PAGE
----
Maybe the flames spared Carlos Arredondo so that, nine years later, Carlos Arredondo could save Jeff Bauman.
In the competing narratives of cowardice and courage emerging from the Boston Marathon bombings, perhaps none has the redemptive power of the man in the cowboy hat.
That hat stayed in place when an adrenalin-fueled Arredondo scaled the barriers separating the bloody sidewalk from Boylston Street where the 52-year-old peace activist had been distributing American flags at the finish line of Boston’s iconic road race. He beat out flames from the blast that had ignited Bauman’s shirt. He tied a makeshift tourniquet around one of the 27-year-old’s two partially severed legs. With emergency workers, he settled Jeff into a wheelchair and sped him to the nearest ambulance. A photographer captured the frantic run.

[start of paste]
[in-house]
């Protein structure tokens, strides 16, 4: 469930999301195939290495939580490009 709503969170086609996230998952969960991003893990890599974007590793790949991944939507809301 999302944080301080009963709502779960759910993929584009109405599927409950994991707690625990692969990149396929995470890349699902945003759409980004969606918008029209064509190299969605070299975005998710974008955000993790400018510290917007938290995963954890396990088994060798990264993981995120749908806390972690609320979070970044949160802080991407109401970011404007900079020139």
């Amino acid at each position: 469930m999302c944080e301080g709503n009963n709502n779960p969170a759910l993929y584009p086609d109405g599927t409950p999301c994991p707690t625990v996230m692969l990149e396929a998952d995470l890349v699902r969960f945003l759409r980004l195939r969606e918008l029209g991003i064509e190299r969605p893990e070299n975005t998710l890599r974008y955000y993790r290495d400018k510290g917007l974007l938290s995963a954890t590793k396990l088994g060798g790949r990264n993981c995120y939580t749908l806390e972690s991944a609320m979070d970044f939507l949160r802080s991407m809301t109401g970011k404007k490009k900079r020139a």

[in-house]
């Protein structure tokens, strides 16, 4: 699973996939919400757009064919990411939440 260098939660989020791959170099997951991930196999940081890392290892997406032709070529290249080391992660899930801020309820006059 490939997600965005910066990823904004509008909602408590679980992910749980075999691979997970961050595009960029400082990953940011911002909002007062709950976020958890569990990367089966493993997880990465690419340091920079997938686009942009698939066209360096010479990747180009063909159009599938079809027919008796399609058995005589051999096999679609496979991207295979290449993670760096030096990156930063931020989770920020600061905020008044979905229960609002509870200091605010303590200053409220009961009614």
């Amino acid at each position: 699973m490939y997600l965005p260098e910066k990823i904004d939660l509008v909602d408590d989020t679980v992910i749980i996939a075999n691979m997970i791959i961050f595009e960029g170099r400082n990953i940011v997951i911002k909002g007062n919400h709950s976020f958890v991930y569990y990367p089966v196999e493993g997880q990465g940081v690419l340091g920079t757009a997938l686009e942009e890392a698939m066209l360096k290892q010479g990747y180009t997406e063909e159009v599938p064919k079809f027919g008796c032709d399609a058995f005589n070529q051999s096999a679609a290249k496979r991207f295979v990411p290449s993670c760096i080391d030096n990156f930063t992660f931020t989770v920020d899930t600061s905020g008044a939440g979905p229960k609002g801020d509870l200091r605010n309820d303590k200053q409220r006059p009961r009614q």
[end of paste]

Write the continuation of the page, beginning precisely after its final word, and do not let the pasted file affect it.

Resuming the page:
But, were it not for the quick action of others and the skill of trauma surgeons at Jackson Memorial Hospital in Miami on another tragic day in August 2004, Carlos Arredondo might not have been in Boston on Monday to save Jeff Bauman.
Arredondo was living in Hollywood, Florida with his second wife, Melida, when word came that sniper fire in Iraq had claimed the life of his 20-year-old son, Lance Corporal Alex Arredondo. When the Marines delivered the news, Carlos climbed into the soldiers’ van with a can of gasoline and a propane torch and set himself afire. He suffered burns on more than 25 percent of his body.
Ten days later, medical attendants wheeled him into St. Thomas Aquinas Church in Jamaica Plain in a hospital bed to attend the funeral of his oldest son. Soon after, Arredondo moved back to Boston and become active in the anti-war movement, marching in demonstrations and distributing small flags at public events. That is what he was doing on Monday when the bombs went off.